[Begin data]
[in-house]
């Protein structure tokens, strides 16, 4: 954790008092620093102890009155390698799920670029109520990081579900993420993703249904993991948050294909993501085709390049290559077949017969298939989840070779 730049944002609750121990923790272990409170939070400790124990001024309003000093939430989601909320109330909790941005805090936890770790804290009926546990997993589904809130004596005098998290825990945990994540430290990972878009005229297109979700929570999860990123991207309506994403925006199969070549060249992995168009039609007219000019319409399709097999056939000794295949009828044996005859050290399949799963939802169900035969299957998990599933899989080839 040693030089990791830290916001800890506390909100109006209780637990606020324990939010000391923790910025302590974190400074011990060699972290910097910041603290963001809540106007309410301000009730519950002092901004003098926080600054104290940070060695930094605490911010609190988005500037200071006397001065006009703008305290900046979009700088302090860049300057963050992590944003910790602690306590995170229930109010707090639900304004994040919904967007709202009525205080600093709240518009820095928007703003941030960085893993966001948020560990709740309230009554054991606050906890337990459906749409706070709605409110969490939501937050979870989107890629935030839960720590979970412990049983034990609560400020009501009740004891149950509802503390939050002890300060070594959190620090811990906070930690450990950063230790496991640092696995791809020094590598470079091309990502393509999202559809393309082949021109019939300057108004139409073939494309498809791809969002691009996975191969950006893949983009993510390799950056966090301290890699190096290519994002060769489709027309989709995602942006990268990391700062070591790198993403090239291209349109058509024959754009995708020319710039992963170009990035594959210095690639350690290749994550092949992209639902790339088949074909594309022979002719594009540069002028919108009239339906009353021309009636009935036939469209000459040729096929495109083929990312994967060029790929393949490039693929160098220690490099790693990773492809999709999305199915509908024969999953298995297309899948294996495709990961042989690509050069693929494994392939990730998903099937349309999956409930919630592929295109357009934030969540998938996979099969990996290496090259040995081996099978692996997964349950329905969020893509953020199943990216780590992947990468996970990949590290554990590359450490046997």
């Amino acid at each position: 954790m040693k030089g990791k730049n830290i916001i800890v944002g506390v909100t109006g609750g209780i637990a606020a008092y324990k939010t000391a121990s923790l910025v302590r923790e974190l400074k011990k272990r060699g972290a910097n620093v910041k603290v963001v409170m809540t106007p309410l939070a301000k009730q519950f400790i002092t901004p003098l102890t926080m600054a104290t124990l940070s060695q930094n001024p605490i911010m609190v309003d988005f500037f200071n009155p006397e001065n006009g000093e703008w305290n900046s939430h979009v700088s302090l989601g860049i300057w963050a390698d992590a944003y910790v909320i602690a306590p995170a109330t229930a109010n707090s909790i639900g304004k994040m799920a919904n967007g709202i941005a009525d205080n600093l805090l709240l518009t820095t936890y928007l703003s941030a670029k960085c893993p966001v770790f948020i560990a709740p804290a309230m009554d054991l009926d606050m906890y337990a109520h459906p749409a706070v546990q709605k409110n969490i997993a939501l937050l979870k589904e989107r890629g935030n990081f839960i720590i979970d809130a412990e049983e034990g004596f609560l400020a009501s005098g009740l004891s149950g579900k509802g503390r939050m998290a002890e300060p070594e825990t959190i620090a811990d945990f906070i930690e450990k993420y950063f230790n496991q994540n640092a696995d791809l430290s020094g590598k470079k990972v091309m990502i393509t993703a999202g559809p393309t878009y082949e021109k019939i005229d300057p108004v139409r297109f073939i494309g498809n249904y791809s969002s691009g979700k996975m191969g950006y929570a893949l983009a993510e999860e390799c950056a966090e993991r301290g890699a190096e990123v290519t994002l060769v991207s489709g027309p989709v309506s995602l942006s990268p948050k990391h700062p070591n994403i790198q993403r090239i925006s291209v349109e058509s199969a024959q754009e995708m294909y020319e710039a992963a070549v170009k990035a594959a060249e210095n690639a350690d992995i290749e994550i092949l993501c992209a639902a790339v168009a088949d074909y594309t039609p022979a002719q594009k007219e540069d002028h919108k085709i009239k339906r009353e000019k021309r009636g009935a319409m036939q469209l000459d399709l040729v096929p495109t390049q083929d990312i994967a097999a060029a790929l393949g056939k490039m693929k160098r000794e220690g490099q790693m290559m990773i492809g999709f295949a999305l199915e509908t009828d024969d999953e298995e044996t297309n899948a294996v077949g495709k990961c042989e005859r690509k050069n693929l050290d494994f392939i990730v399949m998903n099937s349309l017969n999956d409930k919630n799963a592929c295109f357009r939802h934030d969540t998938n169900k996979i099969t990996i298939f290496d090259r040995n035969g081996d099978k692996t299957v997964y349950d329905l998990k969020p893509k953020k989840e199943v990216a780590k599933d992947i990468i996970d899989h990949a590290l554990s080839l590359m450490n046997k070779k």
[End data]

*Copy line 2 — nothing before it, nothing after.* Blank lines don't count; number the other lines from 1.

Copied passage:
């Protein structure tokens, strides 16, 4: 954790008092620093102890009155390698799920670029109520990081579900993420993703249904993991948050294909993501085709390049290559077949017969298939989840070779 730049944002609750121990923790272990409170939070400790124990001024309003000093939430989601909320109330909790941005805090936890770790804290009926546990997993589904809130004596005098998290825990945990994540430290990972878009005229297109979700929570999860990123991207309506994403925006199969070549060249992995168009039609007219000019319409399709097999056939000794295949009828044996005859050290399949799963939802169900035969299957998990599933899989080839 040693030089990791830290916001800890506390909100109006209780637990606020324990939010000391923790910025302590974190400074011990060699972290910097910041603290963001809540106007309410301000009730519950002092901004003098926080600054104290940070060695930094605490911010609190988005500037200071006397001065006009703008305290900046979009700088302090860049300057963050992590944003910790602690306590995170229930109010707090639900304004994040919904967007709202009525205080600093709240518009820095928007703003941030960085893993966001948020560990709740309230009554054991606050906890337990459906749409706070709605409110969490939501937050979870989107890629935030839960720590979970412990049983034990609560400020009501009740004891149950509802503390939050002890300060070594959190620090811990906070930690450990950063230790496991640092696995791809020094590598470079091309990502393509999202559809393309082949021109019939300057108004139409073939494309498809791809969002691009996975191969950006893949983009993510390799950056966090301290890699190096290519994002060769489709027309989709995602942006990268990391700062070591790198993403090239291209349109058509024959754009995708020319710039992963170009990035594959210095690639350690290749994550092949992209639902790339088949074909594309022979002719594009540069002028919108009239339906009353021309009636009935036939469209000459040729096929495109083929990312994967060029790929393949490039693929160098220690490099790693990773492809999709999305199915509908024969999953298995297309899948294996495709990961042989690509050069693929494994392939990730998903099937349309999956409930919630592929295109357009934030969540998938996979099969990996290496090259040995081996099978692996997964349950329905969020893509953020199943990216780590992947990468996970990949590290554990590359450490046997």